John Piper On “Why We Love The Doctrines Of Grace”

In this short post Piper gives us a great deal to contemplate.  If you hold to the Doctrines of Grace (Reformed Theology or Calvinism, if you prefer) then this post really helps put what we believe in perspective and does it in a succinct manner.  If you do not hold to the Doctrines of Grace, this post should give you some things to ponder or contemplate.  As you consider this, turn to the Word of God and see what it says.  I encourage you to do so.  It will be time well spent.

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3 Responses to John Piper On “Why We Love The Doctrines Of Grace”

  1. Drewby says:

    I guess I’m confused as to why he would quote the Tanakh to support his own Christian doctrine, seeing as how the “you” to which God is referring is the Hebrews.

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  2. Tom Shelton says:

    Drewby,

    It is true that the context of the verses Piper cites is the nation of Israel. I think he is using this passage as an example that God chose the Hebrews for His own purpose and they had done nothing to “earn” being chosen. This is still the way God operates. He chooses His people based on His purposes and nothing in them. Therefore the election is unconditional. This was true of the selection of the Hebrews and it is true of Christians.

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    • Drewby says:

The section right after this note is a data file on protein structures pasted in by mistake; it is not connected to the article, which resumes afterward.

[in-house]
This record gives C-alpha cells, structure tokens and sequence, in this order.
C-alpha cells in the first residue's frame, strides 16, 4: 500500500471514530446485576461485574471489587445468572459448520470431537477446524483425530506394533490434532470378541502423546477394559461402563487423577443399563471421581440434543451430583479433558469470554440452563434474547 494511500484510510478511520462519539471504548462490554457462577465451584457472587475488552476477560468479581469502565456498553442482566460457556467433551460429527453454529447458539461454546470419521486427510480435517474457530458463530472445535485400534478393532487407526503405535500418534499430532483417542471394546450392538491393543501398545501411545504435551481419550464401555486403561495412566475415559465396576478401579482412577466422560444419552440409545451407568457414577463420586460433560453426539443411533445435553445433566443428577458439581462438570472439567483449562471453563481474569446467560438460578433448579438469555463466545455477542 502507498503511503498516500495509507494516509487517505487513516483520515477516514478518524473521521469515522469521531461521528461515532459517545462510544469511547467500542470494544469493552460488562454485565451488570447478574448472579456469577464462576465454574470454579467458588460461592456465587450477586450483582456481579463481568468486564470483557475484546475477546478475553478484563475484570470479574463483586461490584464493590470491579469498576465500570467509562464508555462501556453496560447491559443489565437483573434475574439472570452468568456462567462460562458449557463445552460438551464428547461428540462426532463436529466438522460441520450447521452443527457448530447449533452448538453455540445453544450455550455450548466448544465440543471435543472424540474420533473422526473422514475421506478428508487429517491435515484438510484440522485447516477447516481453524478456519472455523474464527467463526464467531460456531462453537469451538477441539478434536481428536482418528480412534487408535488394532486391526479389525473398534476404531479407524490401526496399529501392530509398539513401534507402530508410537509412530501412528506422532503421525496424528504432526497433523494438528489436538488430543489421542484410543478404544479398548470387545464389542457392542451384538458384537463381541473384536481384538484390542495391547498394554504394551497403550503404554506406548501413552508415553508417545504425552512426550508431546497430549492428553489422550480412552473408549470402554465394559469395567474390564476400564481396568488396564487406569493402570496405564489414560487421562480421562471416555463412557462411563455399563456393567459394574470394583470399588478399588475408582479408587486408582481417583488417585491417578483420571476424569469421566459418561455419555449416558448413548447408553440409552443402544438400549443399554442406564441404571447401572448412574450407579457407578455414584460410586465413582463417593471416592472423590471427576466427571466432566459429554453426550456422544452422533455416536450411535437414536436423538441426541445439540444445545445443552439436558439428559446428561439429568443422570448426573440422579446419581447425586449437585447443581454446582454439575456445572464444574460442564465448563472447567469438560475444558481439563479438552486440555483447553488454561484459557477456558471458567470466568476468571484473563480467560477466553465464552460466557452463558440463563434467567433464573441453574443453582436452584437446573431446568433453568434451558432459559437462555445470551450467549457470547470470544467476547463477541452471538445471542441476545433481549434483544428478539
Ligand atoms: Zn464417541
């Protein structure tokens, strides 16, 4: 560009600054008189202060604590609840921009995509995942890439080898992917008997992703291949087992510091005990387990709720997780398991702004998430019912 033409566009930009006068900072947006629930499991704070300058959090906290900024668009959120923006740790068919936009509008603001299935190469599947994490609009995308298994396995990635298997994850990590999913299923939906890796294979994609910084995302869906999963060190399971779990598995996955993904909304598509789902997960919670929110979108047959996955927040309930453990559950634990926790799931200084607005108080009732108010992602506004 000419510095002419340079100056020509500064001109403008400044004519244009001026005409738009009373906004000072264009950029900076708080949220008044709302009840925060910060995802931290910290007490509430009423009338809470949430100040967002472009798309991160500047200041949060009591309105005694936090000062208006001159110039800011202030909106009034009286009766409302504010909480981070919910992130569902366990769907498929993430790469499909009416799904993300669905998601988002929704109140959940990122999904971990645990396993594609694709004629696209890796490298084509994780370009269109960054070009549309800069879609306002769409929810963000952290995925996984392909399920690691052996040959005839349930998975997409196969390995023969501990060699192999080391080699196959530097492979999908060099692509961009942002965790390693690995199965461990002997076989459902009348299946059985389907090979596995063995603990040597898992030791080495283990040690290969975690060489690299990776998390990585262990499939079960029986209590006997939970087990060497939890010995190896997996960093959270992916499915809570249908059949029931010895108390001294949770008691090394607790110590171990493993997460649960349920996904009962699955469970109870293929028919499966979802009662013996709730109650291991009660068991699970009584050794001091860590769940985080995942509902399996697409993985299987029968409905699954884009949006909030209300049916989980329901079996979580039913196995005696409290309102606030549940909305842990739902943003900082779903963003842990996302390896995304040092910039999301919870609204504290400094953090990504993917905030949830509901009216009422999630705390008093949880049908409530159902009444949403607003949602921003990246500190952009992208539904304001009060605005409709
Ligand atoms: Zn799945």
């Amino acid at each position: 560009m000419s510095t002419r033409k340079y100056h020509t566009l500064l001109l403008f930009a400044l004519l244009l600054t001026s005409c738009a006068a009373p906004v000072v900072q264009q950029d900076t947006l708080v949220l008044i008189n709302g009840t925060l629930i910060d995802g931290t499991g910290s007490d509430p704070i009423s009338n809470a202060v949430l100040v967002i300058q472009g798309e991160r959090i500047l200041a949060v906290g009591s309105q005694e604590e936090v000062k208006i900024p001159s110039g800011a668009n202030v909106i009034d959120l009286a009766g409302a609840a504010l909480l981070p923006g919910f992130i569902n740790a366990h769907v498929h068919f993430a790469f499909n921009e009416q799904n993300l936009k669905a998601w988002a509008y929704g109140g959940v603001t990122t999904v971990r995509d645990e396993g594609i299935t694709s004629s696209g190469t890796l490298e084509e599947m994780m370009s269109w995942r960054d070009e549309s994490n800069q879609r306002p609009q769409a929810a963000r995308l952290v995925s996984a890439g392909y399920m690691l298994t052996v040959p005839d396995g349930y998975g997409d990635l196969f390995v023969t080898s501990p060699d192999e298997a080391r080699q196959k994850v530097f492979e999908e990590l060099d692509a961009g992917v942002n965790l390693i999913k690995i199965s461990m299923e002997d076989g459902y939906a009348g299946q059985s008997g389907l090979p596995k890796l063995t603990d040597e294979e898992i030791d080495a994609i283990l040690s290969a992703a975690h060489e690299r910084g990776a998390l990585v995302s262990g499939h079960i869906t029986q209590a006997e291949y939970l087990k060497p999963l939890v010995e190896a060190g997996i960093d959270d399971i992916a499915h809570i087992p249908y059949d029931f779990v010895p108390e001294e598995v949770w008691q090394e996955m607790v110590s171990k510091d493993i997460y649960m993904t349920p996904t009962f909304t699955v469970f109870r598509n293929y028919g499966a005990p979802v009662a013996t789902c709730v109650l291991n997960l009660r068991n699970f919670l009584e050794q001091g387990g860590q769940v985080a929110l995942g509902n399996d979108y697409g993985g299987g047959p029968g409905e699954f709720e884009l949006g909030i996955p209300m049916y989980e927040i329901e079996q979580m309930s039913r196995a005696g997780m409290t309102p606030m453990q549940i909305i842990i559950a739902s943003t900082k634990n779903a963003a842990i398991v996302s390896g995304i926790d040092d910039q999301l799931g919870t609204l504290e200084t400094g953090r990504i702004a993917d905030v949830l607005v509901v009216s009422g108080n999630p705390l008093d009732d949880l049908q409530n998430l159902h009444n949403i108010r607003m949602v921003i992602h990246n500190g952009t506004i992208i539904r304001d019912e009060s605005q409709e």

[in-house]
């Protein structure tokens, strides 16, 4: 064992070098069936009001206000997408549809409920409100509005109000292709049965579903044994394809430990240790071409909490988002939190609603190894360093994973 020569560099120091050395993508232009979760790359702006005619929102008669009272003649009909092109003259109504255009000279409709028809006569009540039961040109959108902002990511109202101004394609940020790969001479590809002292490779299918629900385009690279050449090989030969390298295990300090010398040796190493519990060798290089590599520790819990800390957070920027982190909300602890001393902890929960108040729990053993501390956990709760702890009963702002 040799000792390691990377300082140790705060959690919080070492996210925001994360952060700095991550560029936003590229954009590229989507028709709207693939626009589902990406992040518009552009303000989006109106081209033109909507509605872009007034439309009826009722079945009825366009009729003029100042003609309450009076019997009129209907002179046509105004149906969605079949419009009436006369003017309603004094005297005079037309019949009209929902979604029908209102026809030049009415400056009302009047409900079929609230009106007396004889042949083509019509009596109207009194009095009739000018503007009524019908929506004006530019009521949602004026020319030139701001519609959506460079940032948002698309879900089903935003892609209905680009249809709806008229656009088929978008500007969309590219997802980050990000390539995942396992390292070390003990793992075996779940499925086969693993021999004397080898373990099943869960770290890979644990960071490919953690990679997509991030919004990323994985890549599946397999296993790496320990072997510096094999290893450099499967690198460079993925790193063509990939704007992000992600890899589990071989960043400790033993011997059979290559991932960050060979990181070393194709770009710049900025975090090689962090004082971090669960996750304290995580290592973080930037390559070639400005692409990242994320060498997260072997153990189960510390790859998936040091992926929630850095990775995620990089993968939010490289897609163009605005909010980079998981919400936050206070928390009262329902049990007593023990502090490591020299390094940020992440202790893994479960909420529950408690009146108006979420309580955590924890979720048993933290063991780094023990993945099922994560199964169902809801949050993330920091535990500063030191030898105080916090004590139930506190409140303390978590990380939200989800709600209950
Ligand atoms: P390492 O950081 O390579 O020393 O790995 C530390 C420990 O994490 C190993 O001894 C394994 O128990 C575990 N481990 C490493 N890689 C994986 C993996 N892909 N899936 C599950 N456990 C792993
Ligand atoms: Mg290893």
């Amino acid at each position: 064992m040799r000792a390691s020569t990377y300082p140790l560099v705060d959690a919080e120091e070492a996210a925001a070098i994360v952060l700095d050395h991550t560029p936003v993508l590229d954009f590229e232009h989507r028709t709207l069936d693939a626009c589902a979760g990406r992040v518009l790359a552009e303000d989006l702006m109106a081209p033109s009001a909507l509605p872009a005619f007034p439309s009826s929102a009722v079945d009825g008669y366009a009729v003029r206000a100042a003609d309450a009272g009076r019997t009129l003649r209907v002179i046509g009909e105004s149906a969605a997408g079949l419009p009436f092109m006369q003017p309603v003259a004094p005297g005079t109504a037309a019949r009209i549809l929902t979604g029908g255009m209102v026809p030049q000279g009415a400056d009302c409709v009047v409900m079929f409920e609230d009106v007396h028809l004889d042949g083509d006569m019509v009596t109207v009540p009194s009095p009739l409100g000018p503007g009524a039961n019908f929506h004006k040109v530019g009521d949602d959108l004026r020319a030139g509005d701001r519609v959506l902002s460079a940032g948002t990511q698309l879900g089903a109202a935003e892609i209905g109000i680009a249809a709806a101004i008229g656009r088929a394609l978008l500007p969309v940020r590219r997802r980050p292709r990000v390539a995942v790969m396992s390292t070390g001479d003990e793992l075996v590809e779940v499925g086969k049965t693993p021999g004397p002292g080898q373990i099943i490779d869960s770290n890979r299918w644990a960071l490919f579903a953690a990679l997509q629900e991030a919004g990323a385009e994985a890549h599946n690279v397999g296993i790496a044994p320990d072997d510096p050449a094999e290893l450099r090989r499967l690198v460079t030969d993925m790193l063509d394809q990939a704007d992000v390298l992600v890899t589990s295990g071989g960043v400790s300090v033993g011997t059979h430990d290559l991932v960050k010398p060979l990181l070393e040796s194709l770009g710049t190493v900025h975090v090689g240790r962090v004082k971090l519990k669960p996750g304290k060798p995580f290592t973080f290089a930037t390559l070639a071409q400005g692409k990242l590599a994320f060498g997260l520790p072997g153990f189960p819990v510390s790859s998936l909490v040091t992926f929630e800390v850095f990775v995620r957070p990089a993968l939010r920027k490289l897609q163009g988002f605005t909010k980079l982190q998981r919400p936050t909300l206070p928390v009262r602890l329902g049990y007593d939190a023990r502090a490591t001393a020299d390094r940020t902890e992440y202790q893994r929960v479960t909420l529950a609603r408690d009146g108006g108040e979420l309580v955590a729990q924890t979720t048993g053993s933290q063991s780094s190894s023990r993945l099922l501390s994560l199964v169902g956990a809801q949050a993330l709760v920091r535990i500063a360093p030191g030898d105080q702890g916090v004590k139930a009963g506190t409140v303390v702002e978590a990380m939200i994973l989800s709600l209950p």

Well yes, but God tells the Hebrews why in this specific situation he favors them over the other nations, and it’s because they both (God and the Hebrews) have kept the old covenant. Who knows why God chose Abraham over all others, but generations later, God remains faithful because the Hebrews have remained faithful to his law and commandments. That’s sort of the key mechanism to the Hebrew story. If they perform his commandments, God will love and bless them. Later on he specifies that it’s only after the people have made the conscious choice to not keep his commandments that he will hate and not bless them…”But those who hate him he will repay to their face by destruction; he will not be slow to repay to their face those who hate him”. The word “repay” here is key, I think, because it implies that God’s action of blessing or hating is only a reaction on the DECISION of the Hebrews to not follow God’s law. It’s their choice to do or to not do it, and that choice will subsequently bring about their position in God’s eyes (hence the reason God follows by telling them to be careful to keep the commandments). He then says that he will keep his covenant with them ONLY if they follow his law. That’s why I just think it’s sort of flawed to use this kind of material to support a Christian doctrine of election, because the mechanisms are radically different. For the Hebrews, Abraham may have been chosen, but his “chosenness” still relied on his action and his performing of certain things God asked of him. Otherwise, God would abandon him and his people. The covenant was very clearly a two-way street. Election, though, it seems, tends to negate this aspect of a person’s responsibility to follow God’s commandments to maintain chosen status. It’s not that being chosen by God will result in outward, good actions; these good actions are a necessary prerequisite for the love, blessings, and favor of God. I just think there’s very little Jewish basis for election in a Christian sense, and that it’s a stretch to compare God’s relationship between the Jews and God’s relationship between the Christians. After all, doesn’t Jesus represent the end of the traditional understanding of the law and that two-way path? Rather than have God bless only those who keep his laws, isn’t the typical Christian sentiment that God blesses and saves those who simply believe in Jesus, independently of the law?

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